As the booming oil and gas sector in Canada faces constantly growing demand, the sophistication of engineering technology and innovative software is helping to speed up the other side of the coin – plant design.
Precise calculations that used to take hours to complete can be computed in a matter of seconds, reducing human error and allowing oil and gas companies to better allocate their time and resources.
Andrew Belletti, a Process EIT at Equinox Engineering in Calgary, is part of the next generation of engineers tasked with utilizing these new technologies for plant design. “The use of simulators has improved plant design by increasing the speed at which multiple tedious calculations can be performed,” says Belletti. “Verifications and repeat calculations can be performed in minutes or seconds compared to hours of hand calculation.” The programs give engineers a chance to try out their design concepts in a 3D environment without wasting valuable resources.
The pacing of plant design has also improved as a result of design software. Belletti points to active models which can be “constantly updated as changes in design occur,” creating symbiosis between the work being done by all parties.
One of the key programs in the oil and gas industry is Intergraph’s SmartPlant 3D. The program – used by EPCM giants like Fluor and SNC Lavalin – pushes aside traditional design technology by allowing designers to track changes as the design process is ongoing. It also stores models to be reused at later dates to speed up design.
Peter Moore, Fluor’s vice president of Project Execution Services credits the automation capabilities with improving plant design for the company. “The SmartPlant Enterprise suite and automation capabilities help us to maximize a distributed project environment by enforcing consistency in the project set-up and execution processes,” said Moore in a statement.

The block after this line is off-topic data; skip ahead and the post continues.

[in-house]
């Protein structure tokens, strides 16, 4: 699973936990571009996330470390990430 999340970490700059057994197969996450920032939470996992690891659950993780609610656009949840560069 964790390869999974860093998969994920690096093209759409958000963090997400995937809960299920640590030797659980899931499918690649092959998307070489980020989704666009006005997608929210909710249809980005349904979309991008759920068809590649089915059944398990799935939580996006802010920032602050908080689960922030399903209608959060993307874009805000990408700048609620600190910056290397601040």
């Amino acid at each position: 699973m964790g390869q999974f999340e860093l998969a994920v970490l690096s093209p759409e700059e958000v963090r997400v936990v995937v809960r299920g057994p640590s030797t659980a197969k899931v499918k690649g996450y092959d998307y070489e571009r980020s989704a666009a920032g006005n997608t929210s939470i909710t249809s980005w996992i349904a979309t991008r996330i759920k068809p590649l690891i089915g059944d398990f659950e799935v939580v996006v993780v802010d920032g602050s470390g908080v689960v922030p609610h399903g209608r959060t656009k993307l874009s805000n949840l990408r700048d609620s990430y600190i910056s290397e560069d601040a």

At Equinox, Belletti works with HYSYS by AspenTech, another popular design software within the industry. HYSYS “was one of the first simulators developed so most engineers are familiar with its interface and capabilities,” says Belletti.
The competition between the programs is fierce but some companies use several programs to get the work done.
Towards the Future
As the oil and gas industry evolves, the programs introduce new functions. For example, HYSYS has a comprehensive thermodynamics foundation for accurate calculation of physical properties, transport properties, and phase behavior for the oil & gas and refining industries.
Developing industries like the liquid natural gas sector can use the program to simulate gasses’ effects within the process. But it’s an ongoing process and you’d be hard-pressed to find a program that calculates how natural gas will behave with the process – a feature of HYSYS.
Like the industry itself, the programs continue to evolve.
As for the retro look to some of these programs, Belletti thinks it could be improved. “The programs have been under development for quite some time, the user interface of many of these programs could definitely use an upgrade.”